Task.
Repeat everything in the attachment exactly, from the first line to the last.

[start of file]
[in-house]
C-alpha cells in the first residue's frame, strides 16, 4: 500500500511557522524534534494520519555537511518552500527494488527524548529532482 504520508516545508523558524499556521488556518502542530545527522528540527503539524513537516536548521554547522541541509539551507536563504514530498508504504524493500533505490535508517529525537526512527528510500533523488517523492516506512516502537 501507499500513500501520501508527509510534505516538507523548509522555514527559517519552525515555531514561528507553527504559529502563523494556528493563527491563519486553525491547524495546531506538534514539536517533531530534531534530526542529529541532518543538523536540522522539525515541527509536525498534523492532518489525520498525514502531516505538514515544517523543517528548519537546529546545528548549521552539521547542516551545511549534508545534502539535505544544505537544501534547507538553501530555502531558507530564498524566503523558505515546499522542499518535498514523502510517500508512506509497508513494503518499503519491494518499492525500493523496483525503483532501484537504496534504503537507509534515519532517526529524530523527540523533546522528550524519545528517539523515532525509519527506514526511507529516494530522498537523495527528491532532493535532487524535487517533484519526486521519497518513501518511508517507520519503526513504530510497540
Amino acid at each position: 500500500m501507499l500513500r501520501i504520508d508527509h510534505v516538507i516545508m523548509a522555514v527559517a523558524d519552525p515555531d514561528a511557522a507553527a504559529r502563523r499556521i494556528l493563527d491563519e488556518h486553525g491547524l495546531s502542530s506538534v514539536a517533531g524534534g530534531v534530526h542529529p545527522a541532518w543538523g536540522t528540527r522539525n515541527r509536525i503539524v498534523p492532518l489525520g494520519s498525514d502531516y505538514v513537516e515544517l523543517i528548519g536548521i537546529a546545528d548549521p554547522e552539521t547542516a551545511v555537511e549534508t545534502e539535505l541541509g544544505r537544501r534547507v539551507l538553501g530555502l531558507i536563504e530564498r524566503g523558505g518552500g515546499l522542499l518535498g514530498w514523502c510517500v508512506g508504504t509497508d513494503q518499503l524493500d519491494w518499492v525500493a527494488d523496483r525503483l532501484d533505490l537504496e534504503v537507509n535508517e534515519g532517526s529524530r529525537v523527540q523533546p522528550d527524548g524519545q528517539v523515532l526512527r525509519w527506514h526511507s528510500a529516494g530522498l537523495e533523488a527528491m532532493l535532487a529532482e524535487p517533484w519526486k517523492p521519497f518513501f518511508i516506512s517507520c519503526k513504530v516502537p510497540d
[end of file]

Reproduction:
[in-house]
C-alpha cells in the first residue's frame, strides 16, 4: 500500500511557522524534534494520519555537511518552500527494488527524548529532482 504520508516545508523558524499556521488556518502542530545527522528540527503539524513537516536548521554547522541541509539551507536563504514530498508504504524493500533505490535508517529525537526512527528510500533523488517523492516506512516502537 501507499500513500501520501508527509510534505516538507523548509522555514527559517519552525515555531514561528507553527504559529502563523494556528493563527491563519486553525491547524495546531506538534514539536517533531530534531534530526542529529541532518543538523536540522522539525515541527509536525498534523492532518489525520498525514502531516505538514515544517523543517528548519537546529546545528548549521552539521547542516551545511549534508545534502539535505544544505537544501534547507538553501530555502531558507530564498524566503523558505515546499522542499518535498514523502510517500508512506509497508513494503518499503519491494518499492525500493523496483525503483532501484537504496534504503537507509534515519532517526529524530523527540523533546522528550524519545528517539523515532525509519527506514526511507529516494530522498537523495527528491532532493535532487524535487517533484519526486521519497518513501518511508517507520519503526513504530510497540
Amino acid at each position: 500500500m501507499l500513500r501520501i504520508d508527509h510534505v516538507i516545508m523548509a522555514v527559517a523558524d519552525p515555531d514561528a511557522a507553527a504559529r502563523r499556521i494556528l493563527d491563519e488556518h486553525g491547524l495546531s502542530s506538534v514539536a517533531g524534534g530534531v534530526h542529529p545527522a541532518w543538523g536540522t528540527r522539525n515541527r509536525i503539524v498534523p492532518l489525520g494520519s498525514d502531516y505538514v513537516e515544517l523543517i528548519g536548521i537546529a546545528d548549521p554547522e552539521t547542516a551545511v555537511e549534508t545534502e539535505l541541509g544544505r537544501r534547507v539551507l538553501g530555502l531558507i536563504e530564498r524566503g523558505g518552500g515546499l522542499l518535498g514530498w514523502c510517500v508512506g508504504t509497508d513494503q518499503l524493500d519491494w518499492v525500493a527494488d523496483r525503483l532501484d533505490l537504496e534504503v537507509n535508517e534515519g532517526s529524530r529525537v523527540q523533546p522528550d527524548g524519545q528517539v523515532l526512527r525509519w527506514h526511507s528510500a529516494g530522498l537523495e533523488a527528491m532532493l535532487a529532482e524535487p517533484w519526486k517523492p521519497f518513501f518511508i516506512s517507520c519503526k513504530v516502537p510497540d